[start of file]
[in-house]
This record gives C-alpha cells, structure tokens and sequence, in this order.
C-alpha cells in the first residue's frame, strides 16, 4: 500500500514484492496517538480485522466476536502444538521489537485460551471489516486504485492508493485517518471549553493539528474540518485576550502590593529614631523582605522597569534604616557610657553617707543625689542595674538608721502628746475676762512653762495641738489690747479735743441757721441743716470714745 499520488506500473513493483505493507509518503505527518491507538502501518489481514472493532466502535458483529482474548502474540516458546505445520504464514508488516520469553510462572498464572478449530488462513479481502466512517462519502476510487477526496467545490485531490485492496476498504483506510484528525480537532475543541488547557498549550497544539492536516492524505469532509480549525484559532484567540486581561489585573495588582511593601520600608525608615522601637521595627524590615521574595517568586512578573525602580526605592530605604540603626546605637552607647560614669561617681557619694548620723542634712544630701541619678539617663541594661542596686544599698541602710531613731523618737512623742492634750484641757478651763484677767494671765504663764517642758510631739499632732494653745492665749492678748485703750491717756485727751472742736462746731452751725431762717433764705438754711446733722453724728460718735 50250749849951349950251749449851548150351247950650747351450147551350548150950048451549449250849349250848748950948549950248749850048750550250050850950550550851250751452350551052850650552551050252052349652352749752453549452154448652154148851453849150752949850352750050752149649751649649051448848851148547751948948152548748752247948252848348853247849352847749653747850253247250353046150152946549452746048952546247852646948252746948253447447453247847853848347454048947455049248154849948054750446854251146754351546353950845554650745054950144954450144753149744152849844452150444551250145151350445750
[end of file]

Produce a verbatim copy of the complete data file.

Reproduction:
[in-house]
This record gives C-alpha cells, structure tokens and sequence, in this order.
C-alpha cells in the first residue's frame, strides 16, 4: 500500500514484492496517538480485522466476536502444538521489537485460551471489516486504485492508493485517518471549553493539528474540518485576550502590593529614631523582605522597569534604616557610657553617707543625689542595674538608721502628746475676762512653762495641738489690747479735743441757721441743716470714745 499520488506500473513493483505493507509518503505527518491507538502501518489481514472493532466502535458483529482474548502474540516458546505445520504464514508488516520469553510462572498464572478449530488462513479481502466512517462519502476510487477526496467545490485531490485492496476498504483506510484528525480537532475543541488547557498549550497544539492536516492524505469532509480549525484559532484567540486581561489585573495588582511593601520600608525608615522601637521595627524590615521574595517568586512578573525602580526605592530605604540603626546605637552607647560614669561617681557619694548620723542634712544630701541619678539617663541594661542596686544599698541602710531613731523618737512623742492634750484641757478651763484677767494671765504663764517642758510631739499632732494653745492665749492678748485703750491717756485727751472742736462746731452751725431762717433764705438754711446733722453724728460718735 50250749849951349950251749449851548150351247950650747351450147551350548150950048451549449250849349250848748950948549950248749850048750550250050850950550550851250751452350551052850650552551050252052349652352749752453549452154448652154148851453849150752949850352750050752149649751649649051448848851148547751948948152548748752247948252848348853247849352847749653747850253247250353046150152946549452746048952546247852646948252746948253447447453247847853848347454048947455049248154849948054750446854251146754351546353950845554650745054950144954450144753149744152849844452150444551250145151350445750